Labor Laws in Europe, is there a need for new laws?
Labor law, also referred to as employment law, is the organization of laws, directorial rulings, and guides which attend to the lawful rights of, and limitations on, working individuals and their associations. Labor regulations arose owing to the demands for employees for improved environment, the right to systematize, or, otherwise, the right to work devoid of unifying with a labor union and the instantaneous demands of managers to confine the influence of workers’ numerous associations and to maintain employment costs low (The Federation of European Employers ¶2-3).
Sources of law
The sources of law of labor in Europe are the European’s community’s Labor law for its affiliate states. The associate nations of the European society are required comply with the agreements of the international Labor Organization which they have ratified. These agreements do not have a direct effect on the domestic laws of the member states. Furthermore, there are commitments to the European Convection on Human Rights and the European Social charter.
European Employment Contract Law
Basis of the employment relationship in every Member State of the European Union is the employment contract freely concluded under private law. Accordingly, the general rules of the law of contract ― such as the rules on concluding contracts, the consequences of a breach of duty (compensation of damages, cancellation of the contract) and the implications of the exclusion of the primary obligation to render services (e.g. loss of consideration, compensation of damages) ― are applicable to the employment contract unless the labor law includes special rules. European Community law is marked by the principle of non-discrimination. Irrespective of these general anti-discrimination laws, Article 141 EC stipulates the equal treatment of men and women in their professional life, especially regarding equal pay (International Labor Law ¶3-4).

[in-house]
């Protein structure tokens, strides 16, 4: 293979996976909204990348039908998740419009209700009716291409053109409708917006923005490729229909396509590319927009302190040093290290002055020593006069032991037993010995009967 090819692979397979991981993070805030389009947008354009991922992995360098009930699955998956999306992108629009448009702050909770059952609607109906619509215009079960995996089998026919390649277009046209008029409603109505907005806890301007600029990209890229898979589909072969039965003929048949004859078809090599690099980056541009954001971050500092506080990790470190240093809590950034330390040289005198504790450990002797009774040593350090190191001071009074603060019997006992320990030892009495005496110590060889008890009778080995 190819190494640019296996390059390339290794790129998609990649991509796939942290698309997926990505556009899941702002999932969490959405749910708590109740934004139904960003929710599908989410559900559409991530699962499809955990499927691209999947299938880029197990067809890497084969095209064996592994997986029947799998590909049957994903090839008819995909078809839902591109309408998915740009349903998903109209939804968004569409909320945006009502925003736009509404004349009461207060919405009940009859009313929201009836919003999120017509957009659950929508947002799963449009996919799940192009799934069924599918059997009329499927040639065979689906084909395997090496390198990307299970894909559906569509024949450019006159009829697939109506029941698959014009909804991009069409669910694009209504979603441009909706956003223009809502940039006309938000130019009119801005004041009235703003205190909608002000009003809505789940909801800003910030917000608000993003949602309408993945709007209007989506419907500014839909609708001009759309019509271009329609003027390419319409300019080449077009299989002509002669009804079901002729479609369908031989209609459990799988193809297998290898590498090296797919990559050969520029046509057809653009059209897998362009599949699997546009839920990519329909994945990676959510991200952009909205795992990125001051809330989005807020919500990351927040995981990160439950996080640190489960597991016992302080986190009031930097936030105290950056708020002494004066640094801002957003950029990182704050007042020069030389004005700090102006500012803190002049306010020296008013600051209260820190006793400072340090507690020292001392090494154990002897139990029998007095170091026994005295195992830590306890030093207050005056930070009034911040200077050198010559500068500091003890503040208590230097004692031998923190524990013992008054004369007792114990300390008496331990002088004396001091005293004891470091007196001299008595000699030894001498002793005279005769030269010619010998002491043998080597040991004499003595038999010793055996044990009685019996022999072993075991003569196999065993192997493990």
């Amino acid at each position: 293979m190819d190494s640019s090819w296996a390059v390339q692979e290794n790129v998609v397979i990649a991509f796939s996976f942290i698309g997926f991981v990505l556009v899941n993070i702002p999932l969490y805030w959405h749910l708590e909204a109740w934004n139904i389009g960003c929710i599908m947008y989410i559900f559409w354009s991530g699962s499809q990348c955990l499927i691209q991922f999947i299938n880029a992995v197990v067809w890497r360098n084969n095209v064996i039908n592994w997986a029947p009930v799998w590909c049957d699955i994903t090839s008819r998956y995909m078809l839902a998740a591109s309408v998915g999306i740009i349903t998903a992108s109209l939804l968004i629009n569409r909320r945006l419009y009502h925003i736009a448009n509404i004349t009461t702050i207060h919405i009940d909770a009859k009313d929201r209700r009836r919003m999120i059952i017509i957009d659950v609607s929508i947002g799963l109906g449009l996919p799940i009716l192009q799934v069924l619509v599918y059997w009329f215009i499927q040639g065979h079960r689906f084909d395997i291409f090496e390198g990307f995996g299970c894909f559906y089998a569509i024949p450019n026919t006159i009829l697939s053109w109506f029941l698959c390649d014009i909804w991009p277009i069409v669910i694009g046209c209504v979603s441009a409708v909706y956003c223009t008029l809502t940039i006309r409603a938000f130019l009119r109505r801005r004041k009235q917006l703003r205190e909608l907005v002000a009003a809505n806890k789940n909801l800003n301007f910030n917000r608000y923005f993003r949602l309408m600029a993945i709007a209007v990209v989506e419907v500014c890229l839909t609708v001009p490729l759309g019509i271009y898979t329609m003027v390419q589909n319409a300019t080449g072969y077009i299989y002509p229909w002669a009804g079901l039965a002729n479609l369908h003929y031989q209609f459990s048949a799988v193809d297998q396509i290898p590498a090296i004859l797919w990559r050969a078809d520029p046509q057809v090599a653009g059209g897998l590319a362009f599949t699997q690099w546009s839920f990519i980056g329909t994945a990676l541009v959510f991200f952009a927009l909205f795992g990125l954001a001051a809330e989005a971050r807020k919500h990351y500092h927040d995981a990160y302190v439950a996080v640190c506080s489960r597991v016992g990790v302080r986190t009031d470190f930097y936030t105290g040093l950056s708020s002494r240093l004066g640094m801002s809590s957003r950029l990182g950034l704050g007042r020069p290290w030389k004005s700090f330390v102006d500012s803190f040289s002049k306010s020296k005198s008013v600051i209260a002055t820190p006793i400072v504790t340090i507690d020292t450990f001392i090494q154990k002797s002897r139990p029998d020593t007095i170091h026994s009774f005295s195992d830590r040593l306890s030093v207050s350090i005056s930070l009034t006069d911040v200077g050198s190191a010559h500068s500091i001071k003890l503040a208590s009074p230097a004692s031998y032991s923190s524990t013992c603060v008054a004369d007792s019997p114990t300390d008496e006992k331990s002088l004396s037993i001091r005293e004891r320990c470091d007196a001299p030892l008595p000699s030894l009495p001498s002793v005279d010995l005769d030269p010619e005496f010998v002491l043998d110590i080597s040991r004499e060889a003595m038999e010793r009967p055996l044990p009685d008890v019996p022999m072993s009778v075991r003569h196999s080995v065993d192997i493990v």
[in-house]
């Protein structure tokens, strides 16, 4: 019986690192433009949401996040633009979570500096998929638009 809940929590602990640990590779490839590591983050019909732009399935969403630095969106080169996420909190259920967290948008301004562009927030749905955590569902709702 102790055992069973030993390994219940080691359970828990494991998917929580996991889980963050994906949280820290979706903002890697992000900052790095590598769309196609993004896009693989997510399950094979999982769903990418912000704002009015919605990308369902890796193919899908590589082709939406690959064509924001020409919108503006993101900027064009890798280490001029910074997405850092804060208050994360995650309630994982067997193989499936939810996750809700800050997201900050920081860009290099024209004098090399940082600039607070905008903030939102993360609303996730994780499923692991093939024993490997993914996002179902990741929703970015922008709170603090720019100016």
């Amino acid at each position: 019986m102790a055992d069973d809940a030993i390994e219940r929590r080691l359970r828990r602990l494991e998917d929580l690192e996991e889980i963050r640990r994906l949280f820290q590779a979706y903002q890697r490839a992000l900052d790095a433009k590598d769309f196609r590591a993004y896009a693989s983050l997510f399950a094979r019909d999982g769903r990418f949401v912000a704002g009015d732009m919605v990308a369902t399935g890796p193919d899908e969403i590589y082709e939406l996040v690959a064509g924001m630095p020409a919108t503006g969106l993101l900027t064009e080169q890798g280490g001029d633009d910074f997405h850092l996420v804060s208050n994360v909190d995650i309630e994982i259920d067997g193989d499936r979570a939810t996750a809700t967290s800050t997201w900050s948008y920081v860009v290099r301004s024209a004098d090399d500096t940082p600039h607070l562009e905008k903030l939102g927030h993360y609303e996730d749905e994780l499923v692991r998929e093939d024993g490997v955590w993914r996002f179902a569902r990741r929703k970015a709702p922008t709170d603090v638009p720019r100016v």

Information, communication and participation of employees
1. Employer’s Obligation to Inform When Concluding a Contract. The EC Directive on the Proof of the Employment Contract obliges the employer to document the key points of the employment contract and to hand over the corresponding document to the employee two months after the commencement of work at the latest. This obligation to inform and to document is interpreted extensively.
2. Protection against Discrimination within the Employment Relationship
a) Equal Pay for Men and Women
According to Article 141 EC, each Member State of the European Community has to guarantee the relevance of the standard of equivalent compensation for men and women for the same effort or employment of equivalent assessment. This rule has direct effect and also binds partners to collective bargaining, employees’ representatives in companies and employers. European law understands remuneration not only as the wage in itself but also as any other consideration attributable to the employer which the worker obtains openly or discursively in esteem of his or her service. The Court of Justice of Europe applies the principle of equal pay strictly (Manfred 4).
b) General Anti-Discrimination Law
The Anti-Discrimination Directive providing for a general framework for the realization of equal treatment in employment and occupation prohibits in Article 2 any indirect or direct discrimination in the employment relationship based on religious conviction or faith, age, disability or sexual point of reference. The prohibition of discrimination based on age has a special meaning thereby (Manfred 5).
3. Employee’s Rights in the Event of Restructuring or Closures of Companies
a) Transfer of Undertakings